Urinetown: The Musical satirically and hilariously poses the question: what would it be like if water supplies became so scarce that people, including the poor, had to a pay a fee to pee? All bets are off, because the results are cleverly charming. Featuring animated music by Mark Hollmann, acerbic lyrics by Hollmann and Greg Kotis, and a biting book by Kotis, the Heritage Players’ production of this splendid spoof of Broadway message musicals about the evils of capitalism is a big hit, thanks to snappy staging by Director Stephen Michael Deininger and Assistant Director and Stage Manager, Kathy McRory; devilishly fun choreography by Katie Sheldon; convincing costuming by Robin Trenner; crisp comic characterizations and vibrant vocals by a strong musical ensemble, and exuberant accompaniment by Musical Director Andrew Worthington, alongside a peppy pit band that keeps everyone engaged. Together, the stellar cast, crew and musicians had last Friday’s opening-night audience cheering and chuckling enthusiastically during virtually every number.
A gleeful parody of other tune-and-toe shows, ranging from Evita and Les Miserables to Chicago and West Side Story, the 2001 satirical musical had its start at the New York Fringe Festival, then moved to off-Broadway, eventually arriving on Broadway, where it ran for three years and almost 1,000 performances, earning 10 Tony Award nominations, and 3 wins. Richly entertaining, Urinetown is a sharp show that both makes fun of musical conventions and employs them for all they are worth.
The action is set in a dystopian future when 20 years of drought have led to the banning of private toilet facilities. Instead, everyone has to pay a hefty price to use the bathroom. A crooked Caldwell B. Cladwell (John Sheldon) controls the racket as the evil president and owner of the “Urine Good Company”, and has both the police and the politicians in his pocket. Mr. Cladwell is eventually resisted by the young hero, Bobby Strong (Tommy Malek), assistant custodian at the poorest urinal in town, who falls in love with Mr. Cladwell’s daughter, Hope (Aimee Lambing) and, ultimately, leads a rebellion against the system.
What makes this quirky tale special is mixed throughout the looming pessimism about the survival of mankind are great jokes and constant comical commentary on musicals themselves, conducted by a dutiful, hard-boiled cop who debate the niceties of musical theater with a spirited and endearing street urchin, resembling a young Dorothy from The Wizard of Oz.
Narrated by Officer Lockstock (Ryan Geiger) and Little Sally (Katie Dickson), both seem meta-conscious of the production’s potential problems, commenting on the “terrible title,” the unpleasant premise and even the audience’s presumed desire to leave early. Along the way, we get micro-spoofs of everything from the “Thriller” video to familiar films scenes from iconic movies such as Titanic and Fatal Attraction.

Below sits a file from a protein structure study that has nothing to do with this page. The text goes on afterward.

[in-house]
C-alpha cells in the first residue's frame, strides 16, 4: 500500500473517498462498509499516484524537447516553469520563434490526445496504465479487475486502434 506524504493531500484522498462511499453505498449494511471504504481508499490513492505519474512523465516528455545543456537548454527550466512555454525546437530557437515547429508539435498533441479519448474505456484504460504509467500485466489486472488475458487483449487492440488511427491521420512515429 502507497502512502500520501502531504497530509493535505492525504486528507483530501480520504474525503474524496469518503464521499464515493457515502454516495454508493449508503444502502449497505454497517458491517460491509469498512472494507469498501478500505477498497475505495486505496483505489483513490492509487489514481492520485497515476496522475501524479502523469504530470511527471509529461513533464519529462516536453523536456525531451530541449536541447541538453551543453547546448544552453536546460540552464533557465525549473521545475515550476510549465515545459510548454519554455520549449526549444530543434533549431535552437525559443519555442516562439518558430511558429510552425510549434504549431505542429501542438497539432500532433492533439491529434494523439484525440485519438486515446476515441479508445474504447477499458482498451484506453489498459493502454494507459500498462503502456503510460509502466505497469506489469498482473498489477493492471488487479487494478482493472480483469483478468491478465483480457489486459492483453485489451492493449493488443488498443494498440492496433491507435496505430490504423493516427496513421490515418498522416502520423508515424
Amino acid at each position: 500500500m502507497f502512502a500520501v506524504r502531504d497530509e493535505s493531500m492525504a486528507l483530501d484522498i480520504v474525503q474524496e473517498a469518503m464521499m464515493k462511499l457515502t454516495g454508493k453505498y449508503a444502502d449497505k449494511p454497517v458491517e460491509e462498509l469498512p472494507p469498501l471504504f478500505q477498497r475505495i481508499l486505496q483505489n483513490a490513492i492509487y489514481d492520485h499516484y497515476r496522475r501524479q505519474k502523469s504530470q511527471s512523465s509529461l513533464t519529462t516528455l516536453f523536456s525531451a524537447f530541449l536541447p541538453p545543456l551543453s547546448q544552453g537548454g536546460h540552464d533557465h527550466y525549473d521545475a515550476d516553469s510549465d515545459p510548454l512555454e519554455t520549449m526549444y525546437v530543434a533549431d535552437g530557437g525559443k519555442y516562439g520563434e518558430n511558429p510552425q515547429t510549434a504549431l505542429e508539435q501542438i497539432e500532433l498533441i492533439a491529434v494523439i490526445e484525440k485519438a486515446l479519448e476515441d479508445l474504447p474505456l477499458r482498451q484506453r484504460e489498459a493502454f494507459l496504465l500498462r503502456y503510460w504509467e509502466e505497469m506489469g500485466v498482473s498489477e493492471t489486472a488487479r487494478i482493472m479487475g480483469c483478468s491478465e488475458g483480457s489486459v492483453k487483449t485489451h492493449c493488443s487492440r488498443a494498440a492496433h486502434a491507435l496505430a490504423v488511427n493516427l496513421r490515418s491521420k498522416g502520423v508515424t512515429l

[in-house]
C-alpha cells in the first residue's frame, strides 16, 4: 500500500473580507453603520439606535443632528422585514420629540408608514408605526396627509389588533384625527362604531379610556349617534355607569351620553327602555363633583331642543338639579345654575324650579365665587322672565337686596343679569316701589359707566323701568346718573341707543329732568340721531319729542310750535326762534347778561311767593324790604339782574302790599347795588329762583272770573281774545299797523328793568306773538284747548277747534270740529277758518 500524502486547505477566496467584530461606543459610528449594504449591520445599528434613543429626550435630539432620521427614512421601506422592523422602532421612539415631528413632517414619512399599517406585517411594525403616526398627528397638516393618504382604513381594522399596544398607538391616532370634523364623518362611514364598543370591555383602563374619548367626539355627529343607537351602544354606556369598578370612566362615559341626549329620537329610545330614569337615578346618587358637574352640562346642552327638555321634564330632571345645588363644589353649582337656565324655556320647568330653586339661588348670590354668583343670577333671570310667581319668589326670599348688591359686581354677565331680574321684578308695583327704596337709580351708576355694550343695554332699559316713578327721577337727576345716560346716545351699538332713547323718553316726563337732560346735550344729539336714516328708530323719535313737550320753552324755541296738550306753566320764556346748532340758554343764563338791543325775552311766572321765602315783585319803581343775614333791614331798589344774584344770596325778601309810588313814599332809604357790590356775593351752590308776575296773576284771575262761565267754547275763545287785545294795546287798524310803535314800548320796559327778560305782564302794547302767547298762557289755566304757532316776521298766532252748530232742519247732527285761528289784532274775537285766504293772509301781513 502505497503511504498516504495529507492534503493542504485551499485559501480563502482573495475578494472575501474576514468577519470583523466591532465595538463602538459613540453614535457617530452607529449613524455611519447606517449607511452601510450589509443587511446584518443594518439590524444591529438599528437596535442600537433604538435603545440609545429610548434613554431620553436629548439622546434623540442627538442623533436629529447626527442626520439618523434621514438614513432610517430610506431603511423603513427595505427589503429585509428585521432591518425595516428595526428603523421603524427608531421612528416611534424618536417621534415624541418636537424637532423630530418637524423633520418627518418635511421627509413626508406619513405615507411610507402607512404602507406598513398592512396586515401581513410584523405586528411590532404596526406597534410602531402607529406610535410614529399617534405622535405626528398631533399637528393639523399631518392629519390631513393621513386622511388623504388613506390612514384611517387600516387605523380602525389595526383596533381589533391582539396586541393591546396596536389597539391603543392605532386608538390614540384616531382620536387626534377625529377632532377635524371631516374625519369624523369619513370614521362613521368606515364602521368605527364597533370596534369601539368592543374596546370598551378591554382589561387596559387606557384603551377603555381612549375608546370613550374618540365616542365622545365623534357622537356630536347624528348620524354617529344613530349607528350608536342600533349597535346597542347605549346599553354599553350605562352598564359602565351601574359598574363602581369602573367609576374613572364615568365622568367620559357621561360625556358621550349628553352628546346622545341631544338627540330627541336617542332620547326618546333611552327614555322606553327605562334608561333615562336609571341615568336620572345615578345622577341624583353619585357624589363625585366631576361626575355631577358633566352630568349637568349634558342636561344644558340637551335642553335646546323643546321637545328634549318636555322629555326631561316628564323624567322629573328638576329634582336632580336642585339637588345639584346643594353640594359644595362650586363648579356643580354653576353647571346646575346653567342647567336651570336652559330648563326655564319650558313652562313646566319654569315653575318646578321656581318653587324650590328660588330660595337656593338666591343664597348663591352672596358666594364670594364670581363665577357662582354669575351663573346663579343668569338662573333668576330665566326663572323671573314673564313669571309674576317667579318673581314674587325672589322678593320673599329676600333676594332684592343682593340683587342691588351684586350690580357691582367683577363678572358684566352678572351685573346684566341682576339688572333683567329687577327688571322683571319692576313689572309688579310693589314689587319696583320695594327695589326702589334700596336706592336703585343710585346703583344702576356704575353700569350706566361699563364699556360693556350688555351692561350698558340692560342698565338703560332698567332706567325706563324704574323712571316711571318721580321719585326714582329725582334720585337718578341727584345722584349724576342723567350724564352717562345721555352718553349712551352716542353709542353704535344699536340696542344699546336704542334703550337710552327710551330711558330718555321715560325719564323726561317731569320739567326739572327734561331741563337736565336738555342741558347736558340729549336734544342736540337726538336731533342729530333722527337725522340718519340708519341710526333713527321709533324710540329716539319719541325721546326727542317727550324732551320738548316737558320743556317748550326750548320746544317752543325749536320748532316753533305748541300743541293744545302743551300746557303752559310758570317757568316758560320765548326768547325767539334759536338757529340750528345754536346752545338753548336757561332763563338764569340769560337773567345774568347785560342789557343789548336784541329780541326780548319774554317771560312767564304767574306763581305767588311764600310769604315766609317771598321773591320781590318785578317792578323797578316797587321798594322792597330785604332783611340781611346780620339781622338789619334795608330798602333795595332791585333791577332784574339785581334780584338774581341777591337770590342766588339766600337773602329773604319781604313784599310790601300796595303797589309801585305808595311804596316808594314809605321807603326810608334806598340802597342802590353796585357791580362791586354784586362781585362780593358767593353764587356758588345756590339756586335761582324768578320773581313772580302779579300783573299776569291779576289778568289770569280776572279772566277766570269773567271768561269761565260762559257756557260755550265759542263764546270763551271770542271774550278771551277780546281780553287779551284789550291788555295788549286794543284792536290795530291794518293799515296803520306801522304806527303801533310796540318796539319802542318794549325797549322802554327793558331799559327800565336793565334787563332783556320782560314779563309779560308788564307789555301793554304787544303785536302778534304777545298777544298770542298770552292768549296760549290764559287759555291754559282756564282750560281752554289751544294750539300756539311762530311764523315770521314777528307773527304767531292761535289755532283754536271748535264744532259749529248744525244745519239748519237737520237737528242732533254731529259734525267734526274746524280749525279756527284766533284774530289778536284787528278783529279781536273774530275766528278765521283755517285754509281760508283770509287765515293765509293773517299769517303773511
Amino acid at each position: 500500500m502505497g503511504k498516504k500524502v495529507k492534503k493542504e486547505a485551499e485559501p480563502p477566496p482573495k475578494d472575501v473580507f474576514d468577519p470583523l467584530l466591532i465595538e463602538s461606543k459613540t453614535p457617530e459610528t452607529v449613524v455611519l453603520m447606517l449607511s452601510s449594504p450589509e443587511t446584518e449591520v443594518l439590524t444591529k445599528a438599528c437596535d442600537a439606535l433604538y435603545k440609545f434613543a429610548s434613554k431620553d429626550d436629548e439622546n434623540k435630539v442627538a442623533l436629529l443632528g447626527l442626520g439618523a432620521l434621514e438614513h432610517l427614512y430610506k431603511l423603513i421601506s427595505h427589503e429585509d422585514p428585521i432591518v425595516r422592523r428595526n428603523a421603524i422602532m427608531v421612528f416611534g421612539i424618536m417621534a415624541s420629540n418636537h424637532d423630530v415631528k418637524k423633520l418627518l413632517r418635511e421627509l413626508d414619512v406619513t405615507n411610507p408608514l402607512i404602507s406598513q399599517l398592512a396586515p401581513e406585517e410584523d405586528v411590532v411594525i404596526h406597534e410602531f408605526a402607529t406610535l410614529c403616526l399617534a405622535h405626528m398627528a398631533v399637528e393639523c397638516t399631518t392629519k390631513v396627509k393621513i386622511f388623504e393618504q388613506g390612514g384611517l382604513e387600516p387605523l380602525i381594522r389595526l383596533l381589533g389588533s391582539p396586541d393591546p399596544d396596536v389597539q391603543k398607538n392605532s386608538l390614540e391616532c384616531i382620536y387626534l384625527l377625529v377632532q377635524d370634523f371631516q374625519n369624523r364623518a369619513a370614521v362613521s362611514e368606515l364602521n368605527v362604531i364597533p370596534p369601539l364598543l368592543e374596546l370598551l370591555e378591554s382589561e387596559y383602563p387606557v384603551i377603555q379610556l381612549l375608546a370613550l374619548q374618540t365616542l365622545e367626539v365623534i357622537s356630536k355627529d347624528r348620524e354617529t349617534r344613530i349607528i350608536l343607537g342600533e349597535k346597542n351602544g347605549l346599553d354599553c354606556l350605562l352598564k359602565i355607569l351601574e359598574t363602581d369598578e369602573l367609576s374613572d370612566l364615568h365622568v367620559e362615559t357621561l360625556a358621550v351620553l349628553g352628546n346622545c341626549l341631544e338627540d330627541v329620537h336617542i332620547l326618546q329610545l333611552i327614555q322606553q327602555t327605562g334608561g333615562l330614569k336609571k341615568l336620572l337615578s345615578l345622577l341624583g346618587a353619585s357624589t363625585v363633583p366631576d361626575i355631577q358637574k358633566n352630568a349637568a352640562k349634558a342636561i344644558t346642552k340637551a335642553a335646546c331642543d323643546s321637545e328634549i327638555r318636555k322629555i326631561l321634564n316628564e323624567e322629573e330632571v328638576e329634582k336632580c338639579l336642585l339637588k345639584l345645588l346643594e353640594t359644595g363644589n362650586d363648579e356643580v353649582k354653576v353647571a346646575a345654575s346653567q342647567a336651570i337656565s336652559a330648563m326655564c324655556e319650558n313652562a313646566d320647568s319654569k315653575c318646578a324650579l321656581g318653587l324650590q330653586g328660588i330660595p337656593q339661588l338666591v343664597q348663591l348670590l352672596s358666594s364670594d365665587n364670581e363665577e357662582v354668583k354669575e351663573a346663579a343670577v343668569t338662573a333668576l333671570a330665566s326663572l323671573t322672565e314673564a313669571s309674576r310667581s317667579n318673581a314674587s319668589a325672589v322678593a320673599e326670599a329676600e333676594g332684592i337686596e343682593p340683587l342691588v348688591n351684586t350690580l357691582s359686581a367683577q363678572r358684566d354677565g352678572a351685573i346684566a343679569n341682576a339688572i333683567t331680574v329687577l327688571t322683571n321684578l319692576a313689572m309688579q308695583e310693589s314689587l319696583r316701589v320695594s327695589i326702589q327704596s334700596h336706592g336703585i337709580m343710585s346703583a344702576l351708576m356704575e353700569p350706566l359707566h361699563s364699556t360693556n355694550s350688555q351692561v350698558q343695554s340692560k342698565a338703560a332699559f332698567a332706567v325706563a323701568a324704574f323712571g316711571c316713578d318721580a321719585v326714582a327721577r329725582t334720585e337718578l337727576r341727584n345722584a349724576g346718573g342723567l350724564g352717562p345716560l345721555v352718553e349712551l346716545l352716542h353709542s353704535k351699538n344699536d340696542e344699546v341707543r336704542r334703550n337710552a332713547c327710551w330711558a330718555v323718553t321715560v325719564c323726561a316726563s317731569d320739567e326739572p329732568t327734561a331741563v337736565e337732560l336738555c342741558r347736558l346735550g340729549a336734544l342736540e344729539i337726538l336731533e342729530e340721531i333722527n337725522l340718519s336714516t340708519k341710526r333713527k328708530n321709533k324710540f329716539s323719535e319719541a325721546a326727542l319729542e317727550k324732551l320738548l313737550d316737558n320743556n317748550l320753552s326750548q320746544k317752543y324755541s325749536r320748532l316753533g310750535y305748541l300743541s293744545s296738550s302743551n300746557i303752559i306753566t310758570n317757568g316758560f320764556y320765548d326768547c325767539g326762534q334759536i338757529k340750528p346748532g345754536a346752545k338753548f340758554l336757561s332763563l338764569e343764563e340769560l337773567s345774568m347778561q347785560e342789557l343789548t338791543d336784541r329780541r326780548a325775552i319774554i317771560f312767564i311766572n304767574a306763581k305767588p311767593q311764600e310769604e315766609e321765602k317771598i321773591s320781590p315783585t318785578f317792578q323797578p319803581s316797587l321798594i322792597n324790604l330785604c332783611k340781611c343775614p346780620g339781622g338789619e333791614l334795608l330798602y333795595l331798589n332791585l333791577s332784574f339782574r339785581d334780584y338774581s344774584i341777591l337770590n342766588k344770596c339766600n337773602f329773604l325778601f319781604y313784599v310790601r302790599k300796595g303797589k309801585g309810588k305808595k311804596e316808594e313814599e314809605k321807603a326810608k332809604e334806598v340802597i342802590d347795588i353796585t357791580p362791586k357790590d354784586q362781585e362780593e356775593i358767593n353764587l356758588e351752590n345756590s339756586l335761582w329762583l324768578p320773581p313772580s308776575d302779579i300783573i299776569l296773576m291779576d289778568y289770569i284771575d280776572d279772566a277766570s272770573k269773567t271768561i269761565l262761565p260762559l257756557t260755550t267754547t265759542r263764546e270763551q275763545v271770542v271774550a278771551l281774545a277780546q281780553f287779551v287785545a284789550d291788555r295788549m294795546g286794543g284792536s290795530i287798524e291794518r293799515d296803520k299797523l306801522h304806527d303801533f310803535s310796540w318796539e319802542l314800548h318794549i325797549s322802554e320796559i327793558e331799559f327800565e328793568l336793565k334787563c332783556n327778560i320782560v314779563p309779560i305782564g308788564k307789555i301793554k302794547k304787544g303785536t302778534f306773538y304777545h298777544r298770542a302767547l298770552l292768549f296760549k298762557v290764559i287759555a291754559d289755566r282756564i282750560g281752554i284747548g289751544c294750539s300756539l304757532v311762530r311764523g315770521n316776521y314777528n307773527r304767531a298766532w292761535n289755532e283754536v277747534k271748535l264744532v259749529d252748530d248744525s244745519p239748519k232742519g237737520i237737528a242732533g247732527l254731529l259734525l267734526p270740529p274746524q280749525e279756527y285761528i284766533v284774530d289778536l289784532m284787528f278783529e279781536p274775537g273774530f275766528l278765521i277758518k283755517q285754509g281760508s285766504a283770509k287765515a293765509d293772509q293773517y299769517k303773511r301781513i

All this may sound ill-conceived and far-fetched, but the musical actually works superbly. The pastiche is abundantly engrossing and Stephen Michael Deininger’s production, with an ingenious split-level lavatorial design by Ryan Geiger that you can almost smell, has great pace and punch and discovers all the dark humor of the piece.
Tommy Malek and Aimee Lambing make a great hero and heroine: both have stirring vocal range (as highlighted in Act One, Scene Four’s “Follow Your Heart”), and seem to perfectly understand, and dive headfirst, into the musical’s unusual tongue-in-cheek tone. Malek charismatically channels his inner Gospel choir conductor-like persona in Act Two’s “Run, Freedom, Run!” performance, demonstrating his solid stage presence and robust singing voice. Lambing shines in the final musical number, “I See a River”, unleashing Hope’s vigor and intensity.
Ryan Geiger, as the show’s wry narrator and as the corrupt cop Officer Lockstock, is terrific. He cleverly steps out of character at various times to address the audience. His partner in crime, Dave Hill as Officer Barrel, works cohesively with Geiger in a vaudevillian display in several scenes, and his character stuns the audience with a secret late in the show.
Likewise, Amy E. Haynes is superb as Penelope Pennywise, the no-nonsense, jaded warden at one of the urinals, who undergoes a profound transformation. Haynes displays tremendous talent, both in her acting and singing, as featured in Act One’s “It’s a Privilege to Pee” scene – with her flaming red hair and fierce bravura, she is a powerhouse all around. Most members of the strong ensemble cast take on multiple roles, to amusing effect. David Hale, as Mr. McQueen (Mr. Cladwell’s yes man) and Humping Howard, is absolutely hilarious in “Don’t Be the Bunny.” Surprisingly, in the end, the show even manages to encompass some serious themes about ecological disaster, human nature, greed and capitalism.
Keeping the audience on its toes and finger snapping along, Heritage Players’ Urinetown commendably catapults comedic romping to an innovative frontier, delightfully springing surprises to the end, and rigorously eschews the sentimental happy ending the cunning story line seems to be promising.
Running Time: Approximately 2 hours with a 15-minute intermission.
Urinetown plays through November 23, 2014 at The Heritage Players performing at the Rice Auditorium – at Spring Grove Hospital Center- 55 Wade Avenue, Catonsville, MD. Tickets may be purchased online, or at the door.